Football is a violent game, but some of those games are more violent than others. Annex A: the Monday night delivery of the Steelers-Bengals rivalry. And after experiencing the brutality first hand, Pittsburgh quarterback Ben Roethlisberger was not too excited about the possibility of his son following him into the sport.
"I hope my son plays golf," said Roethlisberger . "If he wants to play football, that's fine too, but it's a difficult sport." It is not for everyone. If he wants to do it, I'll encourage him. If he does not, I also agree with that. "
Roethlisberger was fired once and officially beaten four times, according to the score of the box, but saw enough carnage to last a whole season.
Two players, JuJu Smith-Schuster of Pittsburgh and George Iloka of Cincinnati, received suspensions for their participation in the violence, Smith-Schuster surprised Vontaze Burfict of the Bengals, which caused the linebacker to be knocked down with a concussion , while Iloka was disciplined by a helmet-to-helmet hit on Steelers wide receiver Antonio Brown.
"The contact he made with his opponent placed the opposing player at risk of serious injury and could have been prevented," said NFL football operations vice president Jon Runyan in issuing the Smith-Schuster suspension. "His behavior after the coup fell well below the high standards of portiness that is expected of an NFL player. "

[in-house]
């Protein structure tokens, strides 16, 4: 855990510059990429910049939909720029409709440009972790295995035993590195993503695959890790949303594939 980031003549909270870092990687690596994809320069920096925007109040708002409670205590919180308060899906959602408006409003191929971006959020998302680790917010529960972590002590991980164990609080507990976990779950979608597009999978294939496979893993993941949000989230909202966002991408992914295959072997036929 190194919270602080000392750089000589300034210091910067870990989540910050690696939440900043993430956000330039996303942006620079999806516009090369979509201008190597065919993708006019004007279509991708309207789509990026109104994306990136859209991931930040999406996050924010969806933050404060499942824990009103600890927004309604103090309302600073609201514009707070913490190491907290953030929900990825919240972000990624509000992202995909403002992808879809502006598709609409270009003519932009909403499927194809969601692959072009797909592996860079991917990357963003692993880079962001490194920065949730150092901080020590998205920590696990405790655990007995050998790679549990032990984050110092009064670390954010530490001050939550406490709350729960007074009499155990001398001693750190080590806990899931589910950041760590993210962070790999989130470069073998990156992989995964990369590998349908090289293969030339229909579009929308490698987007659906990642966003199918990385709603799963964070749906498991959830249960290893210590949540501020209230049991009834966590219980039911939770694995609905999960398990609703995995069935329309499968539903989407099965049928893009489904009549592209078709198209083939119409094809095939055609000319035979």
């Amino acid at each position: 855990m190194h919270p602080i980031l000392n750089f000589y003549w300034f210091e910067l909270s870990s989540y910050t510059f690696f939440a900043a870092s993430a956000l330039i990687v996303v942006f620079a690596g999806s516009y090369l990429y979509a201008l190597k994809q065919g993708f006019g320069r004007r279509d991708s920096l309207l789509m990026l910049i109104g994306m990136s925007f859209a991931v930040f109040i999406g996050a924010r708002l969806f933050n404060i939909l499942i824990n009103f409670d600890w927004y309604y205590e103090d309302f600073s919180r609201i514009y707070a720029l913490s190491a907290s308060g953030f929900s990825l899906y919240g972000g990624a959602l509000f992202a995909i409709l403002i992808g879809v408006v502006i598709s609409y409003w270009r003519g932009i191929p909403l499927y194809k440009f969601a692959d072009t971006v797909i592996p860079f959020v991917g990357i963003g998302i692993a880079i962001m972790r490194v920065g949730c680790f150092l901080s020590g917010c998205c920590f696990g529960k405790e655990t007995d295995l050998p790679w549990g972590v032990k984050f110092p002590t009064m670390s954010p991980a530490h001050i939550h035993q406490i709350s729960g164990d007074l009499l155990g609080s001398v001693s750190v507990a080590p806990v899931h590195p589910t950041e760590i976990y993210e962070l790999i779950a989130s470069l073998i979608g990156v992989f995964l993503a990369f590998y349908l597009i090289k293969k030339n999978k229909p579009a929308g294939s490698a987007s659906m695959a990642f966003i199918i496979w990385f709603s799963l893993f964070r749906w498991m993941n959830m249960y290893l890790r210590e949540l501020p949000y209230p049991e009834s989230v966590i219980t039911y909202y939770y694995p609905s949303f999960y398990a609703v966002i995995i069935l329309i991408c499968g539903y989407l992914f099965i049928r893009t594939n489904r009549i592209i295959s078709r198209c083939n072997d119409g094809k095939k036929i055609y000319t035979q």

While the Smith-Schuster and Iloka hits were intentional and malicious, the most frightening injury of the night came in a routine tackle by Steelers linebacker Ryan Shazier.
– Blitzburgh (@ Steel_Curtain4) December 5, 2017
Shazier suffered an apparent spinal cord injury and after the game, Steelers General Manager Kevin Colbert issued a statement saying: "Ryan's injury will not require surgery at this time." On Tuesday afternoon, the local CBS station reported that it will remain at the University of Cincinnati Medical Center and will undergo testing and evaluation before returning to Pittsburgh. Wednesday or Thursday.
"I've been in that situation, they've taken me before, it's scary," said Roethlisberger. "You just start praying and you care about the family members who are at home or the people who see them on TV, that's one of the things that scares people, too, that people do not think … I know how frightening it is when people feel at home and their family members and loved ones see it on television.
"It's not an easy thing, and it's just a frightening and violent game that we play."
For anyone familiar with this AFC North rivalry, the chippy contest on Monday night was not a surprise, since 2006, the Steelers' hits -Bengals have been responsible for three rule changes.
First in the 2006 playoffs, Pittsburgh defensive tackle Kimo von Oelhoffen hit Carson Palmer below the knees and caused a major knee injury. , the league made a rule that requires defenders to take advantage of There is every opportunity to avoid hitting a quarterback on or below the knees when the quarterback is in a helpless position. In 2008, Hines Ward broke the jaw of Cincinnati linebacker Keith Rivers with a block on the blind side. For the next season, the league banned the blocks of blinds that use the helmet, forearm or shoulder of the blocker and land in the area of the defender's head or neck. In the 2016 playoffs, a hit by Steelers linebacker Ryan Shazier against Bengals running back Giovani Bernard changed the NFL's position by using the helmet crown to force contact.
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